13. Characterization of brazilian wollastonite for radiation dosimetry

    International Nuclear Information System (INIS)

    In these work preliminary results of the characterization analyses of Brazilian Wollastonite for radiation dosimetry are presented. Wollastonite is a silicate of calcium, Ca(SiO3), and it was acquired in the form of rude mineral with Andradite inclusions. The sample was cleaned and prepared for obtained selected grains of Wollastonite. The analyses of chemical and mineralogical compositions were obtained using the neutron activation and X-ray powder diffraction techniques. The thermoluminescent (TL) glow curve of the material shows a prominent peak at about 200 C. TL emission spectra, and photoinduced emission spectra were also obtained. (Author)

  14. Accretionary wedge harzburgite serpentinization and rodingitization constrained by perovskite U/Pb SIMS age, trace elements and Sm/Nd isotopes: Case study from the Western Carpathians, Slovakia (United States)

    Li, Xian-Hua; Putiš, Marián; Yang, Yue-Heng; Koppa, Matúš; Dyda, Marian


    Perovskite-bearing harzburgites occur in a “mélange” type blueschist-bearing accretionary wedge complex of the Inner Western Carpathians Meliata Unit in Slovakia. Although dark rounded, slightly hydrated relic “cores” of harzburgite boulders are perovskite-free, perovskite (Prv) occurrence in the surrounding serpentinites and rodingites enabled dating of hydration, resulting in two metamorphic-metasomatic Prv generations. Perovskite (1) grows parallel to relic clinopyroxene exsolution lamellae or forms randomly oriented grain clusters in serpentinized orthopyroxene (Opx1) porphyroclasts, often accompanied by tiny andradite lamellae clusters, or it is partly replaced by Ti-andradite. Perovskite crystallization indicates evolving rodingitization fluids pervading the boundary between the harzburgite “cores” and Prv-free serpentinite. This strictly limited occurrence of Prv (1) within a 1 to 20-cm across-zone implies slightly postponed Prv crystallization to serpentinization by LREE(Ce,La), Ca2+, Ti/Fe3+-enriched aqueous fluids. A grain scale metasomatic mechanism partitioned Ca and Ti from the host orthopyroxene porphyroclasts, spinel (Ti) and grain-boundary pervasive fluids to Prv. In contrast, Prv (2) occurs in a 1 to 3 cm across chlorite-rich blackwall zone between hosting serpentinite and rodingite veins, thus indicating channelled rodingitization fluid flow and accompanying hydraulic fracturing. Here, Prv (2) is ingrown by chlorite and apatite. Part of this Prv (2) formed in a rodingite vein mineral assemblage composed of diopside, andradite, vesuvianite, epidote/zoisite, apatite and chlorite. Both perovskite 1 and 2 are replaced by pyrophanite along the grain rims and interiors; most likely via fluid-aided coupled dissolution-reprecipitation at increased Si-Fe-Mn-Al element solubility in rodingitization fluids pervading serpentinized harzburgite. Both Prv generations, especially Prv (2), can be partly to almost totally replaced by (Ti-) Adr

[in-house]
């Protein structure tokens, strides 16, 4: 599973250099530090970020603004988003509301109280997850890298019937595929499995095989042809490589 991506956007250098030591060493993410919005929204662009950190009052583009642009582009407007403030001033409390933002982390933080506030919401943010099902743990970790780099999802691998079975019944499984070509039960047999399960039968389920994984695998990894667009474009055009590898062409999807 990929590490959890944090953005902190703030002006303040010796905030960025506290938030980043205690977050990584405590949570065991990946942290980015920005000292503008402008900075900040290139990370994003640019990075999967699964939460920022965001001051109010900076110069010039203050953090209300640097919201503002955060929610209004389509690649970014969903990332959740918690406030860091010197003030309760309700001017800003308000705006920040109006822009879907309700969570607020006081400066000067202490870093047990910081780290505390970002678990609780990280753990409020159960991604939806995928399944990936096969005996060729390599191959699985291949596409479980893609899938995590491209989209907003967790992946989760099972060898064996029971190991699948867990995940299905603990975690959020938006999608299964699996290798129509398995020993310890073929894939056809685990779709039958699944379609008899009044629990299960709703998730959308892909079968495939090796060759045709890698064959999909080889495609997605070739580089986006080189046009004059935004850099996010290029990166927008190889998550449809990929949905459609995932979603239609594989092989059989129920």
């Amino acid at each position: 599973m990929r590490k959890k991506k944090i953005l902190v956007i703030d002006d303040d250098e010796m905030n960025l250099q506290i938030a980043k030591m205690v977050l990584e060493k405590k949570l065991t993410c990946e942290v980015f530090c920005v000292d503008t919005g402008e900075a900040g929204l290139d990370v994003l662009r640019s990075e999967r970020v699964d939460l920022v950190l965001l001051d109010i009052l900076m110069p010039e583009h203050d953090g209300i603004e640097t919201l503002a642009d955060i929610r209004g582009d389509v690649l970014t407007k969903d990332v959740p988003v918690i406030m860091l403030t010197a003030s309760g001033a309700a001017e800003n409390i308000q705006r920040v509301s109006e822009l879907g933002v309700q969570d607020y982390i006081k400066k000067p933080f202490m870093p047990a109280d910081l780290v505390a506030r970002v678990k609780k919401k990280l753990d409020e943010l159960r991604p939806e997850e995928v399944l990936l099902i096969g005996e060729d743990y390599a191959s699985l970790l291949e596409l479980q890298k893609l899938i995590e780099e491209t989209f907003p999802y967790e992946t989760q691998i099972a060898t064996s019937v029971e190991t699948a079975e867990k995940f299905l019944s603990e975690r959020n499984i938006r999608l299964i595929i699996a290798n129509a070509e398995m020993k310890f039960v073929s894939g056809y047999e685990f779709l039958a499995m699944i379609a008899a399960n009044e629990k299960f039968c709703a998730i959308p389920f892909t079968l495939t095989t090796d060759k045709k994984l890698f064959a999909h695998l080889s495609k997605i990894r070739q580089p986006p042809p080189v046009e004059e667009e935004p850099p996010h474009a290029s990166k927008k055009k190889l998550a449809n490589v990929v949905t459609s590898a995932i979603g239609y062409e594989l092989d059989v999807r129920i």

15. Kimberlite, lamproite, ultramafic lamprophyre, and carbonatite relationships on the Dharwar Craton, India; an example from the Khaderpet pipe, a diamondiferous ultramafic with associated carbonatite intrusion (United States)

    Smith, C. B.; Haggerty, S. E.; Chatterjee, B.; Beard, A.; Townend, R.